REVIEW: “Winter Flowers” by Alessia Galatini

Review of Alessia Galatini, “Winter Flowers”, Luna Station Quarterly 35 (2018): Read online. Reviewed by Sara L. Uckelman.

I love new tellings of old stories, and even more when the retelling makes the story itself become now. “Winter Flowers” is the story of Demeter and Persephone, not just transposed into the 20th century, but reincarnated. For Demeter and Persephone are goddesses, never dying; why should their stories be limited to ancient Greece?

The story is in four parts, one for each of the seasons, two for Demeter, two for Persephone. It’s San Francisco in the summer of 1967, and Persephone has returned to Demeter to enjoy summer, while Hades is busy in Vietnam, for “somebody has to take care of the bodies in Vietnam”. But it’s also the fall of 1929, and depression has hit, spiralling towards sadness and darkness. And it’s winter of 1943, in the bleakness of Auschwitz; there cannot be any better symbol of death than that. And then it is spring again, at the turn of a millennia, and Demeter and Persephone return to the Greece they once knew, where “Staring at the world from the ruins of our old empire, we are back to the gods we once were.”

Neither Demeter’s nor Persephone’s story is an easy one, to tell or retell; but I enjoyed Galatini’s very much.

REVIEW: “Field Biology of the Wee Fairies” by Naomi Kritzer

Review of Naomi Kritzer, “Field Biology of the Wee Fairies”, Apex Magazine 112 (2018): Read Online. Reviewed by Joanna Z. Weston.

The scene is 1960’s America, the protagonist a 14 year old girl who is more interested in her science project than in hair, makeup, and boys. Her parents assure her that will all change when she catches a fairy and becomes pretty (as is the normal series of events in this version of the world), but Amelia is skeptical.

First of all, I have to admit how much I love alternate history and fantasy, so this story had an easy time winning me over. The sexism and societal pressure to conform fit with my understanding of the period (and honestly varies from my own, much later, adolescent experience by detail and degree), and adding in twee fairies who allow girls to blossom from awkwardness to beauty is such a perfect way to externalize the process of learning to perform femininity and beauty.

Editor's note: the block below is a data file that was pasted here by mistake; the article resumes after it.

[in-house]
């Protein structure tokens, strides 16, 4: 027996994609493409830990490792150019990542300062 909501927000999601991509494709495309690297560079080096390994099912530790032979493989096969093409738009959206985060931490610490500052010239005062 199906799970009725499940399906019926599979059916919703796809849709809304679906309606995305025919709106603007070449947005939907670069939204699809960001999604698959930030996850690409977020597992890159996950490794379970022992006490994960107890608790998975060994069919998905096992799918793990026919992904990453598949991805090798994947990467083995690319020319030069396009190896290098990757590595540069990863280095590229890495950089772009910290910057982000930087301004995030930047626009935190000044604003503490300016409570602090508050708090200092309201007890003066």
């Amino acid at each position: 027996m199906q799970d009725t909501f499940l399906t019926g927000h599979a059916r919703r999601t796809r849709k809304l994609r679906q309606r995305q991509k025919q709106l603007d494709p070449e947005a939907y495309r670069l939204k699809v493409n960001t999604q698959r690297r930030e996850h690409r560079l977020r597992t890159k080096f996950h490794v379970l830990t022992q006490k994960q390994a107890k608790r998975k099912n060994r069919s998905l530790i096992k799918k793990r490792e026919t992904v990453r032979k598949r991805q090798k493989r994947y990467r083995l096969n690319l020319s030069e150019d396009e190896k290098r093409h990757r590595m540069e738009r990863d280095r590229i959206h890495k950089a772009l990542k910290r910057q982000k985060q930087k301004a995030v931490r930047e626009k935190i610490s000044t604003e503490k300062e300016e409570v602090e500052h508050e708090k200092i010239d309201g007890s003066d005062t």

The character of Amelia could very easily have turned into a “not like other girls” trope, but thankfully, the story stops itself from going there. Yes, Amelia is not interested in being beautiful and getting boys to pay attention to her. She’d rather do science. But her neighbor, Betty, who caught her fairy at age nine and is said to be absolutely gorgeous, turns out to be a well-rounded, believable character who is both kind to Amelia and also actually interested in science. I appreciated that the story didn’t pit the two girls against each other, but let them subtly join forces, allowing for the option for a girl to care about her appearance and also her mind.

When Amelia does catch her fairy, it obviously does not go the way her parents or Betty expect it to. But Amelia manages to get what she wants out of the experience regardless. This was a fun story about sexism and adolescence, that I think will speak to people of any gender, wherever and whenever they grew up.

REVIEW: “Better You Than Me” by Natalia Yanchek

Review of Natalia Yanchek, “Better You Than Me”, Luna Station Quarterly 35 (2018): Read online. Reviewed by Sara L. Uckelman.

Death is final, death is permanent, death cannot be changed or escaped. It seems easy and natural to feel that death is the worst possible outcome, to be avoided at all costs.

But death is quick, it is easy, it is momentary, while “sadness is ongoing.” Is it better to die and be wholly extinguished, or to be left behind alive, to mourn the one who has died forever?